So there you have my top 5 scooters from the 1980s, now for the modern ones.
My Top 5 Modern Scooters
Number 5 – Old Blue
I do like a street-style Lambretta and this one is a bit special. When I saw it at the Modrapheniacs rally this year I was drawn to all the fabrication, the custom bits and attention to detail. It’s owned by Colin Barratt from Lowriders SC and you can read the full spec in my blog here.
It’s got a Yamaha RD350 engine, twin exhausts, electric Kliktronic gear change and has a recorded top speed of 94mph, but there was more in it. Just wow!
Number 4 - Meat Is Murder
This may feel like favouritism but my husband’s chop has got to be in my top 5! Originally built in the 1980s, Meat Is Murder had a new lick of paint and a ton of new fabrication, engraving and chrome in 2008. The engine was rebuilt too and sent off to Taffspeed for tuning. John Spurgeon provided the paintwork and the engraving is the work of the late, great Pete Robinson.
I love all the special bits and know how much thought and care has gone into them, not to mention the money! From the design of the seat to the cutouts in the flywheel and rear disc brake, it was all unique and designed by Lee. It’s not the most practical scooter to ride, or carry stuff to a rally, but it’s a beauty.
Number 3 - Psychological Damage
I do have a thing about colourful scooters at the moment, and Psychological Damage certainly ticks that box. When it pulled up at Weston this year I immediately dashed over for photos as I loved it so much.
The paint is by Riding Dirty Customs and is stunning. It’s a metalflake overload and really sparkled in the sun, not surprisingly winning the trophy for Best Paint.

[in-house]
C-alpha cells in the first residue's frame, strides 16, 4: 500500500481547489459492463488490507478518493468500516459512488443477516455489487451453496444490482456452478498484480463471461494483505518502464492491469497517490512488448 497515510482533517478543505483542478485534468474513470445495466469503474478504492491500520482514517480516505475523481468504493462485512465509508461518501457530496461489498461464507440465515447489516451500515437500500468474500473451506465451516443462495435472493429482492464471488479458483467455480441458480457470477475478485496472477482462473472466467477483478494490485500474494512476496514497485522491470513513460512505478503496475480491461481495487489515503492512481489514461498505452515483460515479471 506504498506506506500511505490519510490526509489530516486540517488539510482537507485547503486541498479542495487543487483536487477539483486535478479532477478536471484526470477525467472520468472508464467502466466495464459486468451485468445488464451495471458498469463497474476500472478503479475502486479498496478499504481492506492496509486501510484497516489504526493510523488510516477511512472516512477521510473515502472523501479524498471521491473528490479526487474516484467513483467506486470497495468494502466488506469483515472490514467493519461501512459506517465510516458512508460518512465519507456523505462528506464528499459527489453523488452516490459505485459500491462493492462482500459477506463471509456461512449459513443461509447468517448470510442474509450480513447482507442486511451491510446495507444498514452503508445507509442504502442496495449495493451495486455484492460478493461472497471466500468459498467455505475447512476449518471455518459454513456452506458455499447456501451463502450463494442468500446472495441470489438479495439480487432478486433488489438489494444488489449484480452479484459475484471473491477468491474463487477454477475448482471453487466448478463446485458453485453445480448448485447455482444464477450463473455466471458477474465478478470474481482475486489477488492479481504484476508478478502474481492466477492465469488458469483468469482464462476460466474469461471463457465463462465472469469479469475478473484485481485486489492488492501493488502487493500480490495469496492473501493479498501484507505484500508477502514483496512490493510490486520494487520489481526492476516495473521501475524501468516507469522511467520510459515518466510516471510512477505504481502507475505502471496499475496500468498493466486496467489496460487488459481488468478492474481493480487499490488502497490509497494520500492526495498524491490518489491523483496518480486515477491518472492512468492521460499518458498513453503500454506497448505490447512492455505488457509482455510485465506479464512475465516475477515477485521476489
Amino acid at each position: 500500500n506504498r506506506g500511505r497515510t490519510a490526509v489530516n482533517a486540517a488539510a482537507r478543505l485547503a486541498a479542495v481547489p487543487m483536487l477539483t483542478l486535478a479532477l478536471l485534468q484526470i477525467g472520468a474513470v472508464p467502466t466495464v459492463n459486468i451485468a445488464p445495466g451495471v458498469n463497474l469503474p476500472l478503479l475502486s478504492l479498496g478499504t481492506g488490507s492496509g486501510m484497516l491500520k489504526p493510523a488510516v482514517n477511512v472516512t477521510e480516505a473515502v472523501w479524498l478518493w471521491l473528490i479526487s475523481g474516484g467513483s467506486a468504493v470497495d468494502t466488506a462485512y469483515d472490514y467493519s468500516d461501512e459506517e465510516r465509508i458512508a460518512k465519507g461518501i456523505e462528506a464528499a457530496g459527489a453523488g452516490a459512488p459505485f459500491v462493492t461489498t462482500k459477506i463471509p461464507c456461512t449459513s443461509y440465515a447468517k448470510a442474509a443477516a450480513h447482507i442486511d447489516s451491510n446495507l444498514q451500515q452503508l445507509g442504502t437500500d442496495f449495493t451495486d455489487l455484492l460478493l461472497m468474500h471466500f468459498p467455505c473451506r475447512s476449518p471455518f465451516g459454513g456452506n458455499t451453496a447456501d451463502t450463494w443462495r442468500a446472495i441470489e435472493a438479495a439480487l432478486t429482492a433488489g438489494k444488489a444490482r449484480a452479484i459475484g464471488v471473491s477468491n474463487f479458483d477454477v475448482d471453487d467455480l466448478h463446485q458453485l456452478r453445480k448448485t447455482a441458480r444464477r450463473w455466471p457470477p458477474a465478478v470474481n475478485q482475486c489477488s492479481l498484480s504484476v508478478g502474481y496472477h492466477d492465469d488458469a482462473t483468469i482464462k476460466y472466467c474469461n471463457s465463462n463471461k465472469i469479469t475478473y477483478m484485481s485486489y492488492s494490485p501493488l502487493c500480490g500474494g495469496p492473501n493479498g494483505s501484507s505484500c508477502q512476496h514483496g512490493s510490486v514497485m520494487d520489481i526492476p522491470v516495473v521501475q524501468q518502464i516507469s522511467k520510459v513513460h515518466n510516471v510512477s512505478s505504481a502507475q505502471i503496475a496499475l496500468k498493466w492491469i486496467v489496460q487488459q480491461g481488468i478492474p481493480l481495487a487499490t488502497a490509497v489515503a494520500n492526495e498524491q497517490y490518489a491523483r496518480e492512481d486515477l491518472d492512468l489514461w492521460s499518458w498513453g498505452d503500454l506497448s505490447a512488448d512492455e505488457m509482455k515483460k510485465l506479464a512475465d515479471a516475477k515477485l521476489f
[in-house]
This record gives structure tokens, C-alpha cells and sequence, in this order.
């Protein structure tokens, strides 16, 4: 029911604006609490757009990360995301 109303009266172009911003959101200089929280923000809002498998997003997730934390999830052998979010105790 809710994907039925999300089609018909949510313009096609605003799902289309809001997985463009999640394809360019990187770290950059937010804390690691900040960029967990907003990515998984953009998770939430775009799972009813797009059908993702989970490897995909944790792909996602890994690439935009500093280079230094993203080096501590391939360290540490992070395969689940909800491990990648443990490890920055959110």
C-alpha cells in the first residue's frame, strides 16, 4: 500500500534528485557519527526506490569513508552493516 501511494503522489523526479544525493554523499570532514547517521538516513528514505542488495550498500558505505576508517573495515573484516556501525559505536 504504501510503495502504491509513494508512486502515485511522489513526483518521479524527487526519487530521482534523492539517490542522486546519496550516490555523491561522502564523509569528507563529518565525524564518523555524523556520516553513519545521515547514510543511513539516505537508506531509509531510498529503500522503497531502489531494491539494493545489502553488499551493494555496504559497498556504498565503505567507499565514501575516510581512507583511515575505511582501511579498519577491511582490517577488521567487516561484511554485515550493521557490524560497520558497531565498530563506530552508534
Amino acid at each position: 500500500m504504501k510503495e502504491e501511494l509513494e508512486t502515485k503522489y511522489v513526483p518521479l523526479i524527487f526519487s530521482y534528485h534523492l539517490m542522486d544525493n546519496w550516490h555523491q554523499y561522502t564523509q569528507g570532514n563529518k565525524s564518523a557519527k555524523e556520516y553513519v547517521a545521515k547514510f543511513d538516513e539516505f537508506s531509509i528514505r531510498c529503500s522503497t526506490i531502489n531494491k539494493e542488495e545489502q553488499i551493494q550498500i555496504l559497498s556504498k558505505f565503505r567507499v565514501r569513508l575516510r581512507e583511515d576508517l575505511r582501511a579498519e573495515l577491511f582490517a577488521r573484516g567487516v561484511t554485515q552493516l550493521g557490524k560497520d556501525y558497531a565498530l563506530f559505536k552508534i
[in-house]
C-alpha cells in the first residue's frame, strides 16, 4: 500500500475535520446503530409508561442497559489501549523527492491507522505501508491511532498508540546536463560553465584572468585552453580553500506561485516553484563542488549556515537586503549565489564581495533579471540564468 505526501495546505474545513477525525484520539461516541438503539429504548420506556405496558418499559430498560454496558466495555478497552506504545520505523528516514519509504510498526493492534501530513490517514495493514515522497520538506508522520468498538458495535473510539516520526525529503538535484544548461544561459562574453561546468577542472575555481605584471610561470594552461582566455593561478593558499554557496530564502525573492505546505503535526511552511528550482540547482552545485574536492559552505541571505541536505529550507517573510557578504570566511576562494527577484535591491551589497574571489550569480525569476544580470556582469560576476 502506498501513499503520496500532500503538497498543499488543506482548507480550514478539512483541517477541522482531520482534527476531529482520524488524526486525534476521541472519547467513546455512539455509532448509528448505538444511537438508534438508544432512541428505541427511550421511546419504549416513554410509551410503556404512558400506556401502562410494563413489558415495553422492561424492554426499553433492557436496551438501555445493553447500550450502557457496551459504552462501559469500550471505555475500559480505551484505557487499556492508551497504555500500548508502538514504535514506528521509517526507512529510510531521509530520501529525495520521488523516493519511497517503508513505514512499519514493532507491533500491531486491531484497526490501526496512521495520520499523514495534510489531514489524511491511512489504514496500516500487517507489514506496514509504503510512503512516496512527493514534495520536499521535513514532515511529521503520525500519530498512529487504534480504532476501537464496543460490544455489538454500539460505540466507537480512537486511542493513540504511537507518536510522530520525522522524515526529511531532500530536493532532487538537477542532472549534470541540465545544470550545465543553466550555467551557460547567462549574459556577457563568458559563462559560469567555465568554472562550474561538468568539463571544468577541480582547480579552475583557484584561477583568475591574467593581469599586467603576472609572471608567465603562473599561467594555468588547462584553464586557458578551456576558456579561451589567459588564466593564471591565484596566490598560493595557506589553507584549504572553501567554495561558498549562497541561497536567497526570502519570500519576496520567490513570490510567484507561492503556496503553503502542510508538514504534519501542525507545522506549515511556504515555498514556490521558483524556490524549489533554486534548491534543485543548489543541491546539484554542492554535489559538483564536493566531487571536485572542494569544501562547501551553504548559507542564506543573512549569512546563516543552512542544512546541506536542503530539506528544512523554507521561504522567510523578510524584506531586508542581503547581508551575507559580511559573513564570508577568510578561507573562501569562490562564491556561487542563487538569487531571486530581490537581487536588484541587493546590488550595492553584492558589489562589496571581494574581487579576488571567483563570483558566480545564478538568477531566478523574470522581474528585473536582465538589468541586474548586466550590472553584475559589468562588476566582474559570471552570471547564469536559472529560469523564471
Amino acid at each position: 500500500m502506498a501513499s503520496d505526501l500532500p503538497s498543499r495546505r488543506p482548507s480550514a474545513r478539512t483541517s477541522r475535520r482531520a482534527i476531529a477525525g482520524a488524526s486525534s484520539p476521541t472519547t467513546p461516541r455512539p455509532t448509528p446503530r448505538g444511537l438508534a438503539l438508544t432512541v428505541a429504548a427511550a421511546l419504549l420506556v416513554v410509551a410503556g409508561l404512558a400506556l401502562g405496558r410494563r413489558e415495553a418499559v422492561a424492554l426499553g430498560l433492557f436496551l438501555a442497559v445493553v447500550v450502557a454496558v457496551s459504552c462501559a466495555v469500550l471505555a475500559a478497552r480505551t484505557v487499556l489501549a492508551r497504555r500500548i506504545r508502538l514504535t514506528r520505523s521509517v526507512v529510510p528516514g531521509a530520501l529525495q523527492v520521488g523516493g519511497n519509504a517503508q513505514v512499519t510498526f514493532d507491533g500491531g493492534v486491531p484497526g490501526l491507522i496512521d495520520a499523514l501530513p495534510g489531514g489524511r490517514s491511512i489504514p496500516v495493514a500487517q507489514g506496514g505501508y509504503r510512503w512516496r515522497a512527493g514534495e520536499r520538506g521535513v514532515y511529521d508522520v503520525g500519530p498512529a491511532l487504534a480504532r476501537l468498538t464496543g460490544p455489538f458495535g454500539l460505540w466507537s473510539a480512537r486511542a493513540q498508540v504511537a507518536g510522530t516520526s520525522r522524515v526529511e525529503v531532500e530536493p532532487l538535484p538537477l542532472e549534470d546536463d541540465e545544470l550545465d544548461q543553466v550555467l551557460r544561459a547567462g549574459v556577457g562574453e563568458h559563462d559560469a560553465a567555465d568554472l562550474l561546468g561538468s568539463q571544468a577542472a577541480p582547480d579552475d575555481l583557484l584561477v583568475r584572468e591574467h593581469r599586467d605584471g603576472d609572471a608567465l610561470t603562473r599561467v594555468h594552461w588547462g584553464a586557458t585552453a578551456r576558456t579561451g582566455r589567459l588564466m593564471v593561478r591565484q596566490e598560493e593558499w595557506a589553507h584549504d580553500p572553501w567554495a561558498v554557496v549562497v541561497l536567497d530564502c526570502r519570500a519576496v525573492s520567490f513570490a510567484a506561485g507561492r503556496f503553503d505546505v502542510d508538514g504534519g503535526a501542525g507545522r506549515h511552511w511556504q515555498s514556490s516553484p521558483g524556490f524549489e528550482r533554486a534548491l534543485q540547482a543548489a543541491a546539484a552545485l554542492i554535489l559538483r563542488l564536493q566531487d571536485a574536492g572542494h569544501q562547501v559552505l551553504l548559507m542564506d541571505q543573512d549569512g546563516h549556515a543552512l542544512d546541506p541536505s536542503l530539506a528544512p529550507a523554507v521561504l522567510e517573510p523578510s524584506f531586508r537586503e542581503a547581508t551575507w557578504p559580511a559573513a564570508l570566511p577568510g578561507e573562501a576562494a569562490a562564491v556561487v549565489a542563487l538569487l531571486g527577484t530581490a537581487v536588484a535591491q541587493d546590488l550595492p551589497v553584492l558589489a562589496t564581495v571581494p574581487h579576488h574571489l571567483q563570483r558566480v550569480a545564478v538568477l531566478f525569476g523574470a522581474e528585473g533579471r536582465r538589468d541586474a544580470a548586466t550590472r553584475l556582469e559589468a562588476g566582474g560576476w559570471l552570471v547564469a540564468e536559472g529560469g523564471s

Number 2 – Roy Lichtenstein
Continuing the colourful theme is this GP, which pays homage to pop artist Roy Lichtenstein. It’s owned by Pete Sawczuk of the Scunthorpe Silhouettes Lambretta Club and really carries the theme throughout the scooter.
The paint is by Dave Dickinson and the matching seat by John Corcoran. It’s just so eyecatching and the quality of the paint is incredible.
Number 1 - Trafalgar
I’m not sure whether it’s my childhood memories of visiting HMS Victory on school trips in the 1970s but Trafalgar just seems to have the best theme and build of any modern scooter. I remember seeing it for the first time and marvelling at how much time and money had been lavished on it.
Not surprisingly it won Best Engraving, Best Lambretta and Best In Show at the Isle of Wight custom show when it was first revealed in 2005 having been built to commemorate the 200th anniversary of the Battle Of Trafalgar. The gold plating and engraving are insane, and there are so many details. The embroidery on the seat, the cannon-shaped nuts on the engine, the military buttons where the sprint rack goes.
I love scooters that have extended the theme into every conceivable space, every part and surface – which Trafalgar does perfectly.
So there you have my top five modern scooters. I can’t believe there are no Vespas there! I’m a Vespa girl at heart, but I went through all my photos and none could replace the choices above, and I didn’t want to choose one just to make up the numbers, to provide a false equality.
We are off to Scooter Expo later this month where I will see a whole host of custom scooters and will no doubt come away with a different top 5! Hopefully it will include a couple of Vespas…
What would be your favourite scooters? It’s much harder to choose than you’d think!
For more amazing scooter and rally content, head over to Ali's website at: Diary Of A Detour